Working in-house, you’ll collaborate directly with all different teams — something that’s just not possible in an agency. Whether it’s meeting with the product owner to discuss the vision or handing off your designs to the development team, you’ll be in close contact with everyone involved in the product development process. This can streamline your work considerably, making communication more efficient and reducing the time it takes to get your designs approved. At the same time, you can learn from professionals across a range of different disciplines — you’re not just limited to the design team.

3. Exposure to business

In an agency, you can find yourself in a bit of a creative bubble. As an in-house designer, on the other hand, you’ll see the inner workings of a business and the role that UX plays. You’ll gain first-hand insight into all areas of the company, and master the art of aligning both user and business goals — an extremely valuable skill in today’s market.

Cons of working in-house

1. Lack of variety

If you relish the excitement of working with lots of different clients on a variety of projects, you may quickly tire of an in-house role. While there might be the possibility to work on different products under the same brand, you’ll always be operating within the same niche. If you’re someone who gets bored easily, an in-house role might not be for you.

2. You may have to fight for a UX culture

Just because a company hires a UX designer doesn’t necessarily mean they’re a design-first organisation. Indeed, while more and more companies are realising that UX is crucial, they don’t always understand why. As an in-house designer, you may face the challenge of getting other teams to understand — and embrace — what you do. If that design-thinking, user-centric culture doesn’t exist already, you’ll need to work hard to establish it.

3. Less guidance

This depends largely on the size and setup of the company, but finding a design mentor in-house might prove tricky. At an agency, you’re surrounded by people who live and breathe design; in an in-house position, not so much. If you’re the sole UX designer, or part of a very small team, you’ll need to be more autonomous. This means teaching yourself and learning on the job. This can be a positive thing, but if you’re new to the field and need a bit of guidance, it’s something to bear in mind.

Option #3: Freelance

As of 2017, 36% of the US workforce were freelance — a figure that’s expected to rise to 50% in the next decade. Millennials, especially, are drawn to this lifestyle, and it’s certainly not uncommon for UX designers to go freelance.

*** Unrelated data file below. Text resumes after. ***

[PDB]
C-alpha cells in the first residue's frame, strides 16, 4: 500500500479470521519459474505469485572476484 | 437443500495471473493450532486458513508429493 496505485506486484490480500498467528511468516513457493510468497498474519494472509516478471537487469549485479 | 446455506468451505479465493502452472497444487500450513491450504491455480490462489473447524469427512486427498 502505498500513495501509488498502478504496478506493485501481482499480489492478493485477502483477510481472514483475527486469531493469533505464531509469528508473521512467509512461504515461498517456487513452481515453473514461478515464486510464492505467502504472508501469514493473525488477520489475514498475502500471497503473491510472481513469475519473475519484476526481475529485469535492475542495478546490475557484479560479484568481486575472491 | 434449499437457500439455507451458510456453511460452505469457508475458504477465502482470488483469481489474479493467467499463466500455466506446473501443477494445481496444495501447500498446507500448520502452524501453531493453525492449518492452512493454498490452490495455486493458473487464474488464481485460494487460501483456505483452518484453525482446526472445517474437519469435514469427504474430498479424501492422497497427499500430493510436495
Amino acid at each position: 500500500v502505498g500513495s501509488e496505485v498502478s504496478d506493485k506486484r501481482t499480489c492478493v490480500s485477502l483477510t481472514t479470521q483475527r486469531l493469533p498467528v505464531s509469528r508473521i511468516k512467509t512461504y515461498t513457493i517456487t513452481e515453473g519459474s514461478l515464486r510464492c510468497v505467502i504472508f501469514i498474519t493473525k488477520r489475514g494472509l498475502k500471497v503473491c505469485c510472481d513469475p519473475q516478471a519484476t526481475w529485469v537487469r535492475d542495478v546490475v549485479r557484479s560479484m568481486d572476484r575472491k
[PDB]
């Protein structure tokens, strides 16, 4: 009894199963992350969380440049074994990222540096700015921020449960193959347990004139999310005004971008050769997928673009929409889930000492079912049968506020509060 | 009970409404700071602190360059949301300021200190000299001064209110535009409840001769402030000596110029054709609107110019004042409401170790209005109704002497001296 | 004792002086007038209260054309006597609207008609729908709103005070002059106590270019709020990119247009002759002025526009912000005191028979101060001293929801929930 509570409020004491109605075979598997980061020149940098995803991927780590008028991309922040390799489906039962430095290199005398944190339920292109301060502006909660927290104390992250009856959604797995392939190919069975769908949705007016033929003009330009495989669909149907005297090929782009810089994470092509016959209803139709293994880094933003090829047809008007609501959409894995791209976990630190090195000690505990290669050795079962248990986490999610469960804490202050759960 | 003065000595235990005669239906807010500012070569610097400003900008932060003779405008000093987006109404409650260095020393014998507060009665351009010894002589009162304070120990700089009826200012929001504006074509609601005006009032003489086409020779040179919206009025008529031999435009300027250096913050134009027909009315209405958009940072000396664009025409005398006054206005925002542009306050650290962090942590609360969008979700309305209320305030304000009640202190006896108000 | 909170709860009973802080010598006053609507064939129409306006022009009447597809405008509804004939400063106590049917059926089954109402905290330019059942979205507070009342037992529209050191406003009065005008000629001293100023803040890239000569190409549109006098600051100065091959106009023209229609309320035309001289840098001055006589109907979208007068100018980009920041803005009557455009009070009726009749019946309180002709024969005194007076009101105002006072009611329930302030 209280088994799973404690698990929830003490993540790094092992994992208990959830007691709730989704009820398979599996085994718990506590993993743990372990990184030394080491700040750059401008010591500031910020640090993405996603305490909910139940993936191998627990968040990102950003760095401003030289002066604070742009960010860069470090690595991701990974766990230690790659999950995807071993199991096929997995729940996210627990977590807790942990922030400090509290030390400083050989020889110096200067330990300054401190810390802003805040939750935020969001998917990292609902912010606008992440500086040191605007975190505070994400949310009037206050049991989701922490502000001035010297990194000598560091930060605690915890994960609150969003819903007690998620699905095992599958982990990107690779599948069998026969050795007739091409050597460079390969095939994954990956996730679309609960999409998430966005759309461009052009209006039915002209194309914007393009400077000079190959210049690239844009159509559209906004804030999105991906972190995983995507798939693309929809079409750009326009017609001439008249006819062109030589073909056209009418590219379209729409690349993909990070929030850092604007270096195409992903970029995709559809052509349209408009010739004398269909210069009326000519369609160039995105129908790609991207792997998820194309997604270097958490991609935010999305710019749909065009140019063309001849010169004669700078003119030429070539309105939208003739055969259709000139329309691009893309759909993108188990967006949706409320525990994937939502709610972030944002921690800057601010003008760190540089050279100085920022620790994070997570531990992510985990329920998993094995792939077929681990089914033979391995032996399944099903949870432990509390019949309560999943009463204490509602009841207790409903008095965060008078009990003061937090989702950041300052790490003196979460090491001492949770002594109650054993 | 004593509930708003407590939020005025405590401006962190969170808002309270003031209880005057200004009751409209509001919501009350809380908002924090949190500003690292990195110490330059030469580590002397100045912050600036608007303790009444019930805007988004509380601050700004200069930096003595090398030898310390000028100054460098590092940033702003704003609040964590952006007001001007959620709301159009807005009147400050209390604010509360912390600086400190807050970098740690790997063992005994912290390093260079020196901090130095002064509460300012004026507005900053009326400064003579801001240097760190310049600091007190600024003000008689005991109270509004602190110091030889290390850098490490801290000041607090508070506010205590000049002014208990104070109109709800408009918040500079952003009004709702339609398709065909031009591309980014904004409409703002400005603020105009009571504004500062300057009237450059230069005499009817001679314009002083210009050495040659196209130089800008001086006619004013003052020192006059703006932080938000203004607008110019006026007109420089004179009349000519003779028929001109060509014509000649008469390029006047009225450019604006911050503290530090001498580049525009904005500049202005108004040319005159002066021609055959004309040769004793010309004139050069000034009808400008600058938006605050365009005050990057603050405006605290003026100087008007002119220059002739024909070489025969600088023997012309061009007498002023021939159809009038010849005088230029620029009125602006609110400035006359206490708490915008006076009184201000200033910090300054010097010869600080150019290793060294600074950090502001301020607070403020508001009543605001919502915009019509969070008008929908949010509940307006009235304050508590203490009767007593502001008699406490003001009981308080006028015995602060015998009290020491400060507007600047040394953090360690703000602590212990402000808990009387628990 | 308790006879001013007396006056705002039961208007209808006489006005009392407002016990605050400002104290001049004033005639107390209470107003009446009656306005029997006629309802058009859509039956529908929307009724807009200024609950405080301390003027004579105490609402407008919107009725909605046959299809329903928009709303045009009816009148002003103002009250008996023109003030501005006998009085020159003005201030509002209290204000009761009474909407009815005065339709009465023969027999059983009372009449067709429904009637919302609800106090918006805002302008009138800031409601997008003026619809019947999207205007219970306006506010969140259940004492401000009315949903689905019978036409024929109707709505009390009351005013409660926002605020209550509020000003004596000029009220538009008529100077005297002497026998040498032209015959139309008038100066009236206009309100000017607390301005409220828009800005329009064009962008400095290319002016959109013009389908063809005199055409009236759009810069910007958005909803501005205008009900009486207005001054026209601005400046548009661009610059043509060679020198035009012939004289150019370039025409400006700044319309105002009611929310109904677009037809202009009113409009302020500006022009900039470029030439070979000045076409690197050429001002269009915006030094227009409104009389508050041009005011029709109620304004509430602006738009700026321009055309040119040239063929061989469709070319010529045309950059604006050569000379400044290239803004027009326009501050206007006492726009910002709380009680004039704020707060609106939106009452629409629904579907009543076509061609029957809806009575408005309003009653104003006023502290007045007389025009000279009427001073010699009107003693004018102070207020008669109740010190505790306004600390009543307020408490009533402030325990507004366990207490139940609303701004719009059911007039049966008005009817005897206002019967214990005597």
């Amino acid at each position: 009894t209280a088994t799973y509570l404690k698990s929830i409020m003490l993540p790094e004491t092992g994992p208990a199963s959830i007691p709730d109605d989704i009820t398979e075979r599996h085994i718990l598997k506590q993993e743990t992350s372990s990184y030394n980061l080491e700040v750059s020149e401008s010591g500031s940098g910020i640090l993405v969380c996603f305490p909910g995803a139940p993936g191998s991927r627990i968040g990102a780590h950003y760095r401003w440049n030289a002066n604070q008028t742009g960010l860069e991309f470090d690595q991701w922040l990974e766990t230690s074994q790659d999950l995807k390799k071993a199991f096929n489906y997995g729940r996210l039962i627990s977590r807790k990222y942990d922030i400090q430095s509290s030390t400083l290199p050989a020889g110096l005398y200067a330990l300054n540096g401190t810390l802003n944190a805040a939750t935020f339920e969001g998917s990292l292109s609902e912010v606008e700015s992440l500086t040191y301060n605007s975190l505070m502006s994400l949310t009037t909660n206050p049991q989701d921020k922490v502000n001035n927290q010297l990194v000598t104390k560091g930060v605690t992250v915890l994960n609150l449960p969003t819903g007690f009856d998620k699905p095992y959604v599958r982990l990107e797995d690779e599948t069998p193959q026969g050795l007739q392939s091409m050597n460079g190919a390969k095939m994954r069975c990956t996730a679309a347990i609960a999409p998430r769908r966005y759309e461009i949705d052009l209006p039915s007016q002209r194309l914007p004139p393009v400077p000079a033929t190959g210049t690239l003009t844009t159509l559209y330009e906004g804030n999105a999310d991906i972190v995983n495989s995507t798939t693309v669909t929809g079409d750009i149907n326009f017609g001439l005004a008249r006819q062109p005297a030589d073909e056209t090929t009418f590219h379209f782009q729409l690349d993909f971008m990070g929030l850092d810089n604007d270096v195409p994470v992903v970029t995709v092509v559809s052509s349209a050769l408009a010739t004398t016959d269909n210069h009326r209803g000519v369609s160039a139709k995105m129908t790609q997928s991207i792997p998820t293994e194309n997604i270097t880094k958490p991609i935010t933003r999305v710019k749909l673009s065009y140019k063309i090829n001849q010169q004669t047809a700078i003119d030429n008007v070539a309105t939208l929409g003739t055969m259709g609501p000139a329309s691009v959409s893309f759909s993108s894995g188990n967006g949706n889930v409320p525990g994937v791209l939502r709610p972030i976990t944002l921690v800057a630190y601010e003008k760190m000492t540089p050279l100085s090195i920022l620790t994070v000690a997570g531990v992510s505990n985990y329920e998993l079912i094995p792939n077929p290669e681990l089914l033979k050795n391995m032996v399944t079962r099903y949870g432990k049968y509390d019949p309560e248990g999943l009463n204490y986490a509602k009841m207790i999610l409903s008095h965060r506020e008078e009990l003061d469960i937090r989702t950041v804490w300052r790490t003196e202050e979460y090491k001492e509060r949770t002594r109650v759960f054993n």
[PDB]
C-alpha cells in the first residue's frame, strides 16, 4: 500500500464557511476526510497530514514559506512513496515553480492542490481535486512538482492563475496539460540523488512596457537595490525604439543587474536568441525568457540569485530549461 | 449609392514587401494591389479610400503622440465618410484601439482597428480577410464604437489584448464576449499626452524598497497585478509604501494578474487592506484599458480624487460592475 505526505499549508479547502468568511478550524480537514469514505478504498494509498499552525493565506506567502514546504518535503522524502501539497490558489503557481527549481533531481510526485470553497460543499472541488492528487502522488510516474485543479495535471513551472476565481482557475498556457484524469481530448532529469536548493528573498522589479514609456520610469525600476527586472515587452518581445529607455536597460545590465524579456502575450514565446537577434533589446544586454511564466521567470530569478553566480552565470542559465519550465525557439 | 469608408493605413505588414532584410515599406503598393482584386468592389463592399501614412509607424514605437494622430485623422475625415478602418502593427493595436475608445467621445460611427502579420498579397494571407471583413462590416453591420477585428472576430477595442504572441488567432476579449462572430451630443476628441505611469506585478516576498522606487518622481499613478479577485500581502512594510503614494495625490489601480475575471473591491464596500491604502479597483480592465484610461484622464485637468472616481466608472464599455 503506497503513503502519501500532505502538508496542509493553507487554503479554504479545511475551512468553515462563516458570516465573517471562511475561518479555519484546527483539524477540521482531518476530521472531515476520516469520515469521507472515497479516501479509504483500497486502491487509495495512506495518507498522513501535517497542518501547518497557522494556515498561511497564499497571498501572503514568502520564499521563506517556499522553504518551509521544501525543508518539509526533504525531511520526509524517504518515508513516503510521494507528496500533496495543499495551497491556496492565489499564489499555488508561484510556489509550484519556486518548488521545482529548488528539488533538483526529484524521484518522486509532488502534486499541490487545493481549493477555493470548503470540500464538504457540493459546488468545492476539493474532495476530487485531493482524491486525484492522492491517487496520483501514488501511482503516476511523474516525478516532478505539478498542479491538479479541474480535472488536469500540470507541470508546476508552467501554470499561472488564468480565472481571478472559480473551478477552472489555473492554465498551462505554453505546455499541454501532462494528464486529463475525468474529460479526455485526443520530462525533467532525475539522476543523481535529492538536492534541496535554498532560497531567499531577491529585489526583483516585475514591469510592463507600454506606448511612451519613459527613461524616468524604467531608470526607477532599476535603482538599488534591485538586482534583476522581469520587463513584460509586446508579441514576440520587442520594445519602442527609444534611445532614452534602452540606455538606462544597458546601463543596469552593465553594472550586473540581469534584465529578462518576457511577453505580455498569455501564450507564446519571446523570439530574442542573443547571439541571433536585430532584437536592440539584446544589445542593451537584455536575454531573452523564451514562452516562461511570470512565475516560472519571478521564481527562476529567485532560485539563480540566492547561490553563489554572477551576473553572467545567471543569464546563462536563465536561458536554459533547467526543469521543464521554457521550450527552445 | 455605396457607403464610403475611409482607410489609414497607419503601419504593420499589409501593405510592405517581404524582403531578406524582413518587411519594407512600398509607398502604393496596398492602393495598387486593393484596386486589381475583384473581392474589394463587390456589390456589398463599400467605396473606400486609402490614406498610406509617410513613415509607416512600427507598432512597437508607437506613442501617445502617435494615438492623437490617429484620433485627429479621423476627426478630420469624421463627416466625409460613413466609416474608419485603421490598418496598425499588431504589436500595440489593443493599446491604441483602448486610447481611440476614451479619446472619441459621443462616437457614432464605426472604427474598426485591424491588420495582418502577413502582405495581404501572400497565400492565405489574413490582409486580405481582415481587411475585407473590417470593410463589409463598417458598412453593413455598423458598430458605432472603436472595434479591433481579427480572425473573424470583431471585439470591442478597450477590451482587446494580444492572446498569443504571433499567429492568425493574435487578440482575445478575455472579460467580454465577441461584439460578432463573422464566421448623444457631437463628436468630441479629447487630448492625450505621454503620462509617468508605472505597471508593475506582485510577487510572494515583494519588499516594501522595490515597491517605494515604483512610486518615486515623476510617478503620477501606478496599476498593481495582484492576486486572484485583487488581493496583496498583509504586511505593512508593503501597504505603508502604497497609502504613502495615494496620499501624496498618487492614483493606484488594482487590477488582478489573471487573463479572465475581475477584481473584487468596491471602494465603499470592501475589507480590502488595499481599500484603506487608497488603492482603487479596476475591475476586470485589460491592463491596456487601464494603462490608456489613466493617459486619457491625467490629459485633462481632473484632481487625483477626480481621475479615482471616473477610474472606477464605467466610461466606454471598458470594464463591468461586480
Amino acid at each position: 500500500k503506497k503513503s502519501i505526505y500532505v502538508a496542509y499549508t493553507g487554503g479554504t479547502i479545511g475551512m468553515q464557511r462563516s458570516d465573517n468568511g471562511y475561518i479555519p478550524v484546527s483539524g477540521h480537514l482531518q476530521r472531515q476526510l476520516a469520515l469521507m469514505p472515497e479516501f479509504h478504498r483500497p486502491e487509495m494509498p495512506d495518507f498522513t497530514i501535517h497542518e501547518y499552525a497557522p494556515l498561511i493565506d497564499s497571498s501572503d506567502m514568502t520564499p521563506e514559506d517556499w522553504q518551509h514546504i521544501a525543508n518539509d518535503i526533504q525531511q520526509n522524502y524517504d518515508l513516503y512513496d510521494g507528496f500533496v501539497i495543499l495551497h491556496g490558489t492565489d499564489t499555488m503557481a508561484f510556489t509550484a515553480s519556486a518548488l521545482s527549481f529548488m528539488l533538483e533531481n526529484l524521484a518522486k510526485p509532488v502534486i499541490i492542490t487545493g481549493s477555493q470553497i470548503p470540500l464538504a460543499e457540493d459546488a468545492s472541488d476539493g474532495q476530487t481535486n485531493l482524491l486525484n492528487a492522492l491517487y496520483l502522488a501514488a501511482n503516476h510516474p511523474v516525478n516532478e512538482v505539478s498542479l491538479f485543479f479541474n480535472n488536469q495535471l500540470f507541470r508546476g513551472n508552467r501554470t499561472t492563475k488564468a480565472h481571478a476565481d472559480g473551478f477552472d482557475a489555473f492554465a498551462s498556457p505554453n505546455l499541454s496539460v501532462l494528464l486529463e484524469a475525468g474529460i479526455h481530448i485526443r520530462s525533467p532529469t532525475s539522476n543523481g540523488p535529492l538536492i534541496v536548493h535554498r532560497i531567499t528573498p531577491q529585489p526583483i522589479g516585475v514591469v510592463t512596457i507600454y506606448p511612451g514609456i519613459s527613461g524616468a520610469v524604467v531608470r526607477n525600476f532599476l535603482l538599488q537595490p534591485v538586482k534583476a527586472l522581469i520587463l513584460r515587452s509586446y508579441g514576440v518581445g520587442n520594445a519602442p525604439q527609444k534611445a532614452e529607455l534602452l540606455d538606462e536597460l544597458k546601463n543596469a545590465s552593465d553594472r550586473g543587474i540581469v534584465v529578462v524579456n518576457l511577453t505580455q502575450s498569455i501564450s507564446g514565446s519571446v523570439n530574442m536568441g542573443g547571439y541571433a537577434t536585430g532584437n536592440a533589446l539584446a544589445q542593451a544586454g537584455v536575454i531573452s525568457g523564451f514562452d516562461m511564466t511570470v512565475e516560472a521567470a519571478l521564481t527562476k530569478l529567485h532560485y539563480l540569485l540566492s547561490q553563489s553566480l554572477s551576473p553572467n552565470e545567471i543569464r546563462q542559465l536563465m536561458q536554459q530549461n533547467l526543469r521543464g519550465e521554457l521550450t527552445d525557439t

Given the autonomous nature of freelancing, you might consider this route a bit later in your career, once you’ve gained some in-house experience. If you are thinking about flying solo, here are some pros and cons to keep in mind.

Pros of being a freelance UX designer

1. Choose your clients

A freelance career is synonymous with freedom. Freedom to plan your day as you wish, and freedom to choose your own clients. You are your own boss, so you can decide exactly who to work with and which projects to take on. If you want a varied portfolio without being tied to an agency, freelancing presents the ideal solution.

2. Become a digital nomad

One of the most appealing aspects of a freelance career is that it’s location-independent. If you dream of becoming a digital nomad, you can work as a remote UX designer and travel while you earn. Even if you don’t plan on travelling the globe, going freelance is one way to avoid the daily commute and pesky office politics.

3. Higher earning potential

Another pro of working freelance is that you’ll pocket all the profit, so you could make more money in the long run. However, this pro comes with a warning: Getting your freelance career off the ground is hard, and it may be a while before you secure a regular income. If you can make it work, though, you stand to earn more than you would per project as an in-house employee.

A freelance UX design career is the ultimate key to flexibility and autonomy — but it’s by no means perfect. Let’s take a look at the downsides of becoming your own boss.

Cons of being a freelance UX designer

1. No guidance

As a freelancer, you are very much a lone island. In the early stages of your UX career, this could see you missing out on a huge learning opportunity. Without any colleagues, you’ll have no one to guide you, mentor you, or show you the ropes — at least not in the immediate vicinity. If you plan on going solo so early on, be prepared to actively seek mentorship in other places.

2. Unpredictable income

Freelancing is flexible but unpredictable. One month you could have more clients than you can handle; the next you might be twiddling your thumbs. Especially in the early days, your income will be irregular — a reality that can prove extremely stressful. It’s important to be prepared to ride the financial waves and, if possible, have a backup plan in place.

3. Lack of routine

Freelancing isn’t for everybody. Some people need routine in order to thrive, and this is something you just won’t get from a freelance career. Without a fixed schedule, you may end up losing track of your hours and working more than intended. Many freelancers also struggle to draw the line between work and personal life, making it difficult to maintain a healthy balance.

Which is right for me?

The route you choose to take all depends on your priorities. If you’re a newly qualified UX designer, it’s important to consider which environment will offer you the most opportunities to learn and grow.

If you’re someone who relishes variety and a highly creative environment, you might be drawn to an agency setting. If you like the idea of taking ownership and having a long-term impact on one brand or product, an in-house role may be more up your street. If flexibility and autonomy are your number one priorities, you’ll feel more at home as a freelancer.

It ultimately depends what stage you’re at in your career, and where you hope to be in the future. If you do have your heart set on a UX design role, make sure you can answer these 11 UX design interview questions.

About the author:

Emily Stevens. Originally from England, Emily moved to Berlin after studying French and German at university. When she’s not writing for CareerFoundry, she can be found travelling, hula-hooping or reading a good book.